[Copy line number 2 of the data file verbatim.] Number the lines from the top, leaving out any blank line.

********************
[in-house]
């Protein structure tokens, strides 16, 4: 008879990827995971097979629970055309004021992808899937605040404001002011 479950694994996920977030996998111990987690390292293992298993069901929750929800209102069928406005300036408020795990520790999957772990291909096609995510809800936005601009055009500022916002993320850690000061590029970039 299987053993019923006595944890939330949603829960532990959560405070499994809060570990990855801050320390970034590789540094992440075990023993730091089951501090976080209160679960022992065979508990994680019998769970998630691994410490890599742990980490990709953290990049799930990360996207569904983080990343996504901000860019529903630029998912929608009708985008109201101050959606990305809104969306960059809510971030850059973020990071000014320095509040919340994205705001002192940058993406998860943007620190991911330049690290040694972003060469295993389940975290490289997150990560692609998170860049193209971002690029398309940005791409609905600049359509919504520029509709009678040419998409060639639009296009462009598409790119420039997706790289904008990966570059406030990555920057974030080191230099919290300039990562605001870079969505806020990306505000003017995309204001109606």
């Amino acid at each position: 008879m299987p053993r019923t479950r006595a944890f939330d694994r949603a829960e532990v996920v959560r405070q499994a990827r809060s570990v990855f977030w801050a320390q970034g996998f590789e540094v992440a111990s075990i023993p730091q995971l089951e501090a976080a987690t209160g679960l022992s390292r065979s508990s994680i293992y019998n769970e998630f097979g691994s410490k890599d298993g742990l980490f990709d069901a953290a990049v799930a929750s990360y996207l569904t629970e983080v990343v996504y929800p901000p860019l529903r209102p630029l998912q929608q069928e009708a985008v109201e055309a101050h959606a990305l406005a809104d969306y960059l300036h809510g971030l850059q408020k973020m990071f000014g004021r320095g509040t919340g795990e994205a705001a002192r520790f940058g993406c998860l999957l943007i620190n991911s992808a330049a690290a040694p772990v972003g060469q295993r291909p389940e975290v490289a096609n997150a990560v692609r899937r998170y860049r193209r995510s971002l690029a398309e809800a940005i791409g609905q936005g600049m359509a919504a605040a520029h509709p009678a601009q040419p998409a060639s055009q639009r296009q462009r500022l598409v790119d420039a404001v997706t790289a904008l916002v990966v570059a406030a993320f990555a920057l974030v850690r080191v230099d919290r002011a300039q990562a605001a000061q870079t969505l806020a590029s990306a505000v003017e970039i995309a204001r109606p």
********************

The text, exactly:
């Protein structure tokens, strides 16, 4: 008879990827995971097979629970055309004021992808899937605040404001002011 479950694994996920977030996998111990987690390292293992298993069901929750929800209102069928406005300036408020795990520790999957772990291909096609995510809800936005601009055009500022916002993320850690000061590029970039 299987053993019923006595944890939330949603829960532990959560405070499994809060570990990855801050320390970034590789540094992440075990023993730091089951501090976080209160679960022992065979508990994680019998769970998630691994410490890599742990980490990709953290990049799930990360996207569904983080990343996504901000860019529903630029998912929608009708985008109201101050959606990305809104969306960059809510971030850059973020990071000014320095509040919340994205705001002192940058993406998860943007620190991911330049690290040694972003060469295993389940975290490289997150990560692609998170860049193209971002690029398309940005791409609905600049359509919504520029509709009678040419998409060639639009296009462009598409790119420039997706790289904008990966570059406030990555920057974030080191230099919290300039990562605001870079969505806020990306505000003017995309204001109606």